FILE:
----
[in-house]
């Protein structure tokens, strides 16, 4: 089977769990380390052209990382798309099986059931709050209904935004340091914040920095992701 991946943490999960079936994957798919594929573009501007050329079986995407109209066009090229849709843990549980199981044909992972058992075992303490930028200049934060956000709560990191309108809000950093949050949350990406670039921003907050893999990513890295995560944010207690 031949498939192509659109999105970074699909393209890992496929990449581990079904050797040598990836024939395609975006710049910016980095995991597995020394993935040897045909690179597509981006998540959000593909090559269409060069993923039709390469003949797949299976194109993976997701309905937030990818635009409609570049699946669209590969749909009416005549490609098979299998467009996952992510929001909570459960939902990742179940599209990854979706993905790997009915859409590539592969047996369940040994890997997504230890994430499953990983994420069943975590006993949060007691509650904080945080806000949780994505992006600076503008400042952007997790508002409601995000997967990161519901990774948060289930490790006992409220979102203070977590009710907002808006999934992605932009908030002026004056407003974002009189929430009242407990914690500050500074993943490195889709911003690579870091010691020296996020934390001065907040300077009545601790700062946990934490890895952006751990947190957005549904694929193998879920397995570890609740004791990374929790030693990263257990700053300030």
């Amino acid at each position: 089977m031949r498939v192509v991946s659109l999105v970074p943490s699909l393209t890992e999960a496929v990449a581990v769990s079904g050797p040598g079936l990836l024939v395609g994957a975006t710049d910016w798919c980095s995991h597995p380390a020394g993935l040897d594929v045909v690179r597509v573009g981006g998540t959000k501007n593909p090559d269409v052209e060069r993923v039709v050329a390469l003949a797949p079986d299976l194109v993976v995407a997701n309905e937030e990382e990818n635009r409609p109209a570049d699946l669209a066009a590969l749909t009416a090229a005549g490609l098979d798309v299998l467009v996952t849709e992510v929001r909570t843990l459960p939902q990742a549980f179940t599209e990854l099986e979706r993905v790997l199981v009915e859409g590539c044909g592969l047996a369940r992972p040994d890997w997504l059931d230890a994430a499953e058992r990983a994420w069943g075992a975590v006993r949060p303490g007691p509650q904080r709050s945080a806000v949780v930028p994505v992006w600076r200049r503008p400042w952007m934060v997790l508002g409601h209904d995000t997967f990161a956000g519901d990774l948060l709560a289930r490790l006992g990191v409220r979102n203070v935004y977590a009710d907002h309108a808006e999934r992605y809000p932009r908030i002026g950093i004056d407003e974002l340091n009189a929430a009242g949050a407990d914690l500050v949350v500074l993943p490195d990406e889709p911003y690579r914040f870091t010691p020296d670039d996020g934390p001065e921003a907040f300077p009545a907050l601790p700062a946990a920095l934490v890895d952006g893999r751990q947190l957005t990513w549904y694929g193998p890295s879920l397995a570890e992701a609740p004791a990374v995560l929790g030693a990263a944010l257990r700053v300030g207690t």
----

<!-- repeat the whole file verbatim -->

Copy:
[in-house]
């Protein structure tokens, strides 16, 4: 089977769990380390052209990382798309099986059931709050209904935004340091914040920095992701 991946943490999960079936994957798919594929573009501007050329079986995407109209066009090229849709843990549980199981044909992972058992075992303490930028200049934060956000709560990191309108809000950093949050949350990406670039921003907050893999990513890295995560944010207690 031949498939192509659109999105970074699909393209890992496929990449581990079904050797040598990836024939395609975006710049910016980095995991597995020394993935040897045909690179597509981006998540959000593909090559269409060069993923039709390469003949797949299976194109993976997701309905937030990818635009409609570049699946669209590969749909009416005549490609098979299998467009996952992510929001909570459960939902990742179940599209990854979706993905790997009915859409590539592969047996369940040994890997997504230890994430499953990983994420069943975590006993949060007691509650904080945080806000949780994505992006600076503008400042952007997790508002409601995000997967990161519901990774948060289930490790006992409220979102203070977590009710907002808006999934992605932009908030002026004056407003974002009189929430009242407990914690500050500074993943490195889709911003690579870091010691020296996020934390001065907040300077009545601790700062946990934490890895952006751990947190957005549904694929193998879920397995570890609740004791990374929790030693990263257990700053300030």
């Amino acid at each position: 089977m031949r498939v192509v991946s659109l999105v970074p943490s699909l393209t890992e999960a496929v990449a581990v769990s079904g050797p040598g079936l990836l024939v395609g994957a975006t710049d910016w798919c980095s995991h597995p380390a020394g993935l040897d594929v045909v690179r597509v573009g981006g998540t959000k501007n593909p090559d269409v052209e060069r993923v039709v050329a390469l003949a797949p079986d299976l194109v993976v995407a997701n309905e937030e990382e990818n635009r409609p109209a570049d699946l669209a066009a590969l749909t009416a090229a005549g490609l098979d798309v299998l467009v996952t849709e992510v929001r909570t843990l459960p939902q990742a549980f179940t599209e990854l099986e979706r993905v790997l199981v009915e859409g590539c044909g592969l047996a369940r992972p040994d890997w997504l059931d230890a994430a499953e058992r990983a994420w069943g075992a975590v006993r949060p303490g007691p509650q904080r709050s945080a806000v949780v930028p994505v992006w600076r200049r503008p400042w952007m934060v997790l508002g409601h209904d995000t997967f990161a956000g519901d990774l948060l709560a289930r490790l006992g990191v409220r979102n203070v935004y977590a009710d907002h309108a808006e999934r992605y809000p932009r908030i002026g950093i004056d407003e974002l340091n009189a929430a009242g949050a407990d914690l500050v949350v500074l993943p490195d990406e889709p911003y690579r914040f870091t010691p020296d670039d996020g934390p001065e921003a907040f300077p009545a907050l601790p700062a946990a920095l934490v890895d952006g893999r751990q947190l957005t990513w549904y694929g193998p890295s879920l397995a570890e992701a609740p004791a990374v995560l929790g030693a990263a944010l257990r700053v300030g207690t």